If you use a computer running Microsoft Windows and you’re like me, you might just click “OK” when you’re presented with software updates to install. Those updates come in fast and furious, and with so many viruses and worms out there it’s a better approach than not installing any updates at all. But for some reason this morning I paused to review the two updates Windows wanted me to install, and what I saw gave me pause.
One of these updates was down-listed as merely “Optional,” was a useful update for my computer, allowing it to read SD cards with more than 32 gigabytes of storage space. The other update was priority-listed as “Important.” What did it do that was so important? Add a program called Bing Bar.
What does the Bing Bar do, other than promote the use of Microsoft brand web services and stick buttons on your screen to launch programs that already exist? It collects personal information on you, ostensibly to help you fill out forms and “improve Bing and your online experience,” but also to make money off of information about you.
While it explains how it will track you, Microsoft swears up and down that it doesn’t sell your information, oh no:
Your Windows Live ID will be used for the purposes of fulfilling the Bing Rewards Preview. Information related to your participation in the Bing Rewards Preview including that set forth below, is stored in connection with your Windows Live ID. The information collected enables us to properly record your Rewards credits, protect against fraud, and to improve Bing and your online experience. The information collected includes your system configuration and IP address, the number of searches you do, and your interaction with search advertising (but not the content of the ads). This information is collected and stored in connection with your Windows Live ID for up to 15 months. At any point you may discontinue participation in the Bing Rewards Preview and remove the Bing Bar. The Reward Counter will stop counting your searches and collecting the information described above when the Rewards program ends on September 30, 2011 or when you discontinue participation in the Bing Rewards Preview. The Bing Rewards Preview is offered in addition to the Bing search services available to users, and to learn more about the Bing search services, please read the Microsoft Online Privacy Statement….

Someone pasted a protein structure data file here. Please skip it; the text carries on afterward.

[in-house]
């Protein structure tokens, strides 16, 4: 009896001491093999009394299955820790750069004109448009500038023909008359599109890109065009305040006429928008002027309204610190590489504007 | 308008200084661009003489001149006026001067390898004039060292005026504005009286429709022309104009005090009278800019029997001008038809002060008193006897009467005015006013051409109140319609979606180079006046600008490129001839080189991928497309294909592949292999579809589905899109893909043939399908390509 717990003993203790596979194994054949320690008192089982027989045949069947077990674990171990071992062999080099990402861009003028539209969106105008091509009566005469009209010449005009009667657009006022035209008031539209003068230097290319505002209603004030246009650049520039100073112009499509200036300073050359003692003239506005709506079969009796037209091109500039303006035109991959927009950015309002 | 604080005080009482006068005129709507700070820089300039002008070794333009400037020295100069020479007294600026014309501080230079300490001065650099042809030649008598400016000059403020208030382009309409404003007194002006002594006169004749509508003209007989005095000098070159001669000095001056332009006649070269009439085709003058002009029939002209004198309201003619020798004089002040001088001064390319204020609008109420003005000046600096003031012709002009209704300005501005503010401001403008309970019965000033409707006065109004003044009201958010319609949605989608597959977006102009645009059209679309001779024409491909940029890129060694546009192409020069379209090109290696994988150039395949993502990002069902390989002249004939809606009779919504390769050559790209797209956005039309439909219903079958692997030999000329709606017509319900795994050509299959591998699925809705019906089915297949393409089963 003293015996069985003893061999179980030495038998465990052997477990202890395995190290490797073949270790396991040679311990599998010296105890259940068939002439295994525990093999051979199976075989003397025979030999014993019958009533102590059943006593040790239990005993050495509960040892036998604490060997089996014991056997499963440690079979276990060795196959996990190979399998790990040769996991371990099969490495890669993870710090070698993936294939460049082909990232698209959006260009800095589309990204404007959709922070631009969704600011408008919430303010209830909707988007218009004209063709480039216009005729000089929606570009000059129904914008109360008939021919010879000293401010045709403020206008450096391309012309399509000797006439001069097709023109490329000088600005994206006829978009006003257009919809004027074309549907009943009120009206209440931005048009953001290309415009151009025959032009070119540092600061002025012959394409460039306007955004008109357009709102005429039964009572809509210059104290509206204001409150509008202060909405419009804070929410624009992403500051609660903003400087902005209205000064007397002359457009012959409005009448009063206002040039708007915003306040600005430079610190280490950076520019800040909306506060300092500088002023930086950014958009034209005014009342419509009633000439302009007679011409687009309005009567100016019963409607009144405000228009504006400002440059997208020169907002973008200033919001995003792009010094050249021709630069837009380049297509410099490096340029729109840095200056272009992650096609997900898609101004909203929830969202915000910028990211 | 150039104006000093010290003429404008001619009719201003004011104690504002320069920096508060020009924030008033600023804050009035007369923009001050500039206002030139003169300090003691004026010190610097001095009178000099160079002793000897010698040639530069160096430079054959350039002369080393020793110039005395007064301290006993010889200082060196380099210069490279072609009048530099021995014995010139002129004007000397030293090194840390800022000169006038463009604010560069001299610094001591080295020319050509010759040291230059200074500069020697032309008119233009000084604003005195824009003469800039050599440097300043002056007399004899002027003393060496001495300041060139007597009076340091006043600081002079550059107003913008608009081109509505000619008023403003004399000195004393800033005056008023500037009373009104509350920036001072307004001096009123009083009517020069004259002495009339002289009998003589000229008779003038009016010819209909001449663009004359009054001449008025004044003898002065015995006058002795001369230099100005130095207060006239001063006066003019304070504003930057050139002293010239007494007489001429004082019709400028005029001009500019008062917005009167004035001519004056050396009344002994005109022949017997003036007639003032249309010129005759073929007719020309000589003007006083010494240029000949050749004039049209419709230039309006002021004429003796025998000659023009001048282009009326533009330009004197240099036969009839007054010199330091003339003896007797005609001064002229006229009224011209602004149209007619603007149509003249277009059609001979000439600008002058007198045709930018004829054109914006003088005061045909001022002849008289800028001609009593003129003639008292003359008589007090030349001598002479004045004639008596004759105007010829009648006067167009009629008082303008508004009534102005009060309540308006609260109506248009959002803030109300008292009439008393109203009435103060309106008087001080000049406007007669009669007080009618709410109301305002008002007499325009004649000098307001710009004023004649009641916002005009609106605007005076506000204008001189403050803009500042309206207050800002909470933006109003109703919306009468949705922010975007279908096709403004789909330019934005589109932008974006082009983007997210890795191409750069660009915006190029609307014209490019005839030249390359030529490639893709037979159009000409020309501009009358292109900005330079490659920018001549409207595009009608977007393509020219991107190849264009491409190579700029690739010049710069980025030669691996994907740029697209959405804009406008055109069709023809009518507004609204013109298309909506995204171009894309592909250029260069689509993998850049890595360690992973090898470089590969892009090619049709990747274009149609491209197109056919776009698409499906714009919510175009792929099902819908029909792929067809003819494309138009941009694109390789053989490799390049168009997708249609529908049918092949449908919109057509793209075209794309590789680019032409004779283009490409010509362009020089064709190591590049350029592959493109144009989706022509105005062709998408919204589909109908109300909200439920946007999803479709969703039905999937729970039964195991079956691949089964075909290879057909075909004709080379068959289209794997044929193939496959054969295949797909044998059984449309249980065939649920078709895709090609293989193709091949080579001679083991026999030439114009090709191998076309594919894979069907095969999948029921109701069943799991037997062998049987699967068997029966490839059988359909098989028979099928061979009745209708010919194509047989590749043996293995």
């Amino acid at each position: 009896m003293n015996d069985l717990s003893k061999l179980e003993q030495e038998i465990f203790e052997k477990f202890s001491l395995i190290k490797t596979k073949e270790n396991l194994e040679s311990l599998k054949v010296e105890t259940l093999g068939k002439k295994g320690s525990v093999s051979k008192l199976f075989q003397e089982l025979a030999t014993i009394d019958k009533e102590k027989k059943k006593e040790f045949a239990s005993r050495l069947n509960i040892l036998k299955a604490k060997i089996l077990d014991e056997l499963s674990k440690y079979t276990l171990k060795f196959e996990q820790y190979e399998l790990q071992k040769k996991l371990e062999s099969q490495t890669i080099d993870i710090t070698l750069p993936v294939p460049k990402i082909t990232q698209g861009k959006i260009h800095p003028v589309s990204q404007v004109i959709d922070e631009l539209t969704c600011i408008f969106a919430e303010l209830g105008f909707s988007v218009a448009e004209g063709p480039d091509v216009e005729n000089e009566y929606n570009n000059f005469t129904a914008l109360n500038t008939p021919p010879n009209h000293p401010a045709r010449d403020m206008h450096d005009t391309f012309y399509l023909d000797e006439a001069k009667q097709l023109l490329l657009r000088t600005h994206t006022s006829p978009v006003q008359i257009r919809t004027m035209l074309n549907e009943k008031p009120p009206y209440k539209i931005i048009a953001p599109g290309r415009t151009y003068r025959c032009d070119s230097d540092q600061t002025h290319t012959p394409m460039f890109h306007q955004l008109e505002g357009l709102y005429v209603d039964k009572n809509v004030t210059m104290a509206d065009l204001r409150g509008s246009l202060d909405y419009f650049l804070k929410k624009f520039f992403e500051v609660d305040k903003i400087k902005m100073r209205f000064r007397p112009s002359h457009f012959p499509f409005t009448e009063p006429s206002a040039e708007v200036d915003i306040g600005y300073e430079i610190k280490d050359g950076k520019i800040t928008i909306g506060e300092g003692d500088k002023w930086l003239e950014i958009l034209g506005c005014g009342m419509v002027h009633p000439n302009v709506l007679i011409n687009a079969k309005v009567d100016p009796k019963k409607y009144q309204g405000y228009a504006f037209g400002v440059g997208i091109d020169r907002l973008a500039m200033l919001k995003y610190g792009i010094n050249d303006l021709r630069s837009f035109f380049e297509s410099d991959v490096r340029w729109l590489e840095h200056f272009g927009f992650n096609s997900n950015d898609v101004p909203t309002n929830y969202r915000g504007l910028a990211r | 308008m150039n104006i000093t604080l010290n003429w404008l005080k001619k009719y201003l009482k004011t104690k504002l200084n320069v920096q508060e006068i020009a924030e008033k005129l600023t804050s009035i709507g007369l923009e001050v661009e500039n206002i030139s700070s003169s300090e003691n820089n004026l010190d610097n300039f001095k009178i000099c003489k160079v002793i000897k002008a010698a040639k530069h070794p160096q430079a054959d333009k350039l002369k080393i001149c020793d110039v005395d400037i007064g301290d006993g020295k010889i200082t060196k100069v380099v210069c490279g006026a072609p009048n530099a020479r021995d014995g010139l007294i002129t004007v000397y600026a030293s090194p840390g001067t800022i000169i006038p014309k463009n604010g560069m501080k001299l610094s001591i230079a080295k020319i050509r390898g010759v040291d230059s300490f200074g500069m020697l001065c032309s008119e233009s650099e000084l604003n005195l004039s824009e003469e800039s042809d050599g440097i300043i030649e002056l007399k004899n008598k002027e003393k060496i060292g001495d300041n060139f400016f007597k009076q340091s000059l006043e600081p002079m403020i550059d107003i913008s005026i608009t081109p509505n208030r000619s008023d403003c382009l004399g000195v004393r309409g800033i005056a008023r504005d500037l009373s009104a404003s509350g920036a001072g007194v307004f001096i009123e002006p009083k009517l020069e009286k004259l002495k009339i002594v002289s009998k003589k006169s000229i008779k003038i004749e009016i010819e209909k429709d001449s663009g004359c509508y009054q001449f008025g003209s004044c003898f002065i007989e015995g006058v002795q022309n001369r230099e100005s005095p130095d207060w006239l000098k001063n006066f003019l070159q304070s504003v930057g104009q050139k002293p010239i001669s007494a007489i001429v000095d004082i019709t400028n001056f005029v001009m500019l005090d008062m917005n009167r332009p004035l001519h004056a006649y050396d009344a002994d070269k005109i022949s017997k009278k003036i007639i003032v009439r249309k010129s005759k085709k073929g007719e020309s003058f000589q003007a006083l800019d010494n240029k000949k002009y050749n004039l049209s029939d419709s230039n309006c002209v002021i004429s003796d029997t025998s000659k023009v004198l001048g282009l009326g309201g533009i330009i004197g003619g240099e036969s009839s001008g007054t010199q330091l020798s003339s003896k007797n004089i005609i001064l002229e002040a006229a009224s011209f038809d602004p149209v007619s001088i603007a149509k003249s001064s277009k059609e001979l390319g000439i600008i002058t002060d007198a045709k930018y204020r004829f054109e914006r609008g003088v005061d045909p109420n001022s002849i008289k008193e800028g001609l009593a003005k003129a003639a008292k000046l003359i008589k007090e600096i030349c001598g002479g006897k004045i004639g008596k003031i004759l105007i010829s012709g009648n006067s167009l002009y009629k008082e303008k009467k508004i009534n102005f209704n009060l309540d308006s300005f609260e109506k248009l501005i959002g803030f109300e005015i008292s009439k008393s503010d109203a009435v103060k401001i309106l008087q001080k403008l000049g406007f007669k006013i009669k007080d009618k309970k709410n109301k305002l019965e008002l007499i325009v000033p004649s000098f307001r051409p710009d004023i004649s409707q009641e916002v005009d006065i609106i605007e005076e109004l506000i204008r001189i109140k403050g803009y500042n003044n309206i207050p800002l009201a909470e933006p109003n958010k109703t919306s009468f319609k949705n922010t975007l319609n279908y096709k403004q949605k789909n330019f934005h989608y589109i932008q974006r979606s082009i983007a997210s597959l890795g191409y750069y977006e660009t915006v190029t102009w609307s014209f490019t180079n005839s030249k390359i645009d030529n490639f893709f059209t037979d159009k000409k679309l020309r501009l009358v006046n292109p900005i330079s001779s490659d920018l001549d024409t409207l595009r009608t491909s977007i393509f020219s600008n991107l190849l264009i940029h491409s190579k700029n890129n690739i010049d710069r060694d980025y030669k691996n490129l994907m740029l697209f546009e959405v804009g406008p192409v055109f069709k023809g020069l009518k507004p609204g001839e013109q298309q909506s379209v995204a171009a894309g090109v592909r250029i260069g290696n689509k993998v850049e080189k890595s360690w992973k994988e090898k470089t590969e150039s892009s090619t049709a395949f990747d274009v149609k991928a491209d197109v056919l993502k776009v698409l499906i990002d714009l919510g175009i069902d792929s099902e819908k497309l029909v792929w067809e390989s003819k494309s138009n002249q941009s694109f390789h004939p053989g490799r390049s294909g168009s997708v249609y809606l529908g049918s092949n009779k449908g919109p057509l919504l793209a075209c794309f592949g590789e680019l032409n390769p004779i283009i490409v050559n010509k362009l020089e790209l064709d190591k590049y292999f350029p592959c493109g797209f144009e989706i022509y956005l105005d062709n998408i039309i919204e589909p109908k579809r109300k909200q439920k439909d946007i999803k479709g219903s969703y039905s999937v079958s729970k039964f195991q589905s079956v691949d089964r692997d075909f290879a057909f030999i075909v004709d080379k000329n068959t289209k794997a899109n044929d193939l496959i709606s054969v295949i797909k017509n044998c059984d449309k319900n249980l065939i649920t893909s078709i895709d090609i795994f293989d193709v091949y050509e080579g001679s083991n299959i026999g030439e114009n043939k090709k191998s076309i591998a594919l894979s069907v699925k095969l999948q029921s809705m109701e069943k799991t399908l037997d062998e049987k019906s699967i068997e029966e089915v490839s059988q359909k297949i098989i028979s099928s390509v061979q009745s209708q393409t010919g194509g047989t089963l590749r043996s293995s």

No, we won’t share, lease or rent your information to third parties. To see how Microsoft uses and protects the information you provide, please see the Microsoft Online Privacy Statement.
If it doesn’t “share, lease or rent your information to third parties,” Microsoft still makes money off of your personal information. The Microsoft Online Privacy Statement lays it out:
In short, Microsoft doesn’t directly sell your information. It sells advertising and spam e-mail capability targeted to people who live where you live, who work where you work, who do things on the internet that you do, and who conduct Microsoft Bing searches for information like you do. Microsoft keeps all that behavioral information in a database, along with your name, your e-mail address, your computer’s IP address, and any other contact or personal information that you are willingly or unwittingly send Microsoft’s way. And sometimes Microsoft provides (not sells! oh, no) that information to other companies.
Is all that worth a stupid toolbar with redundant buttons on it?
That’s a rhetorical question. You know the answer.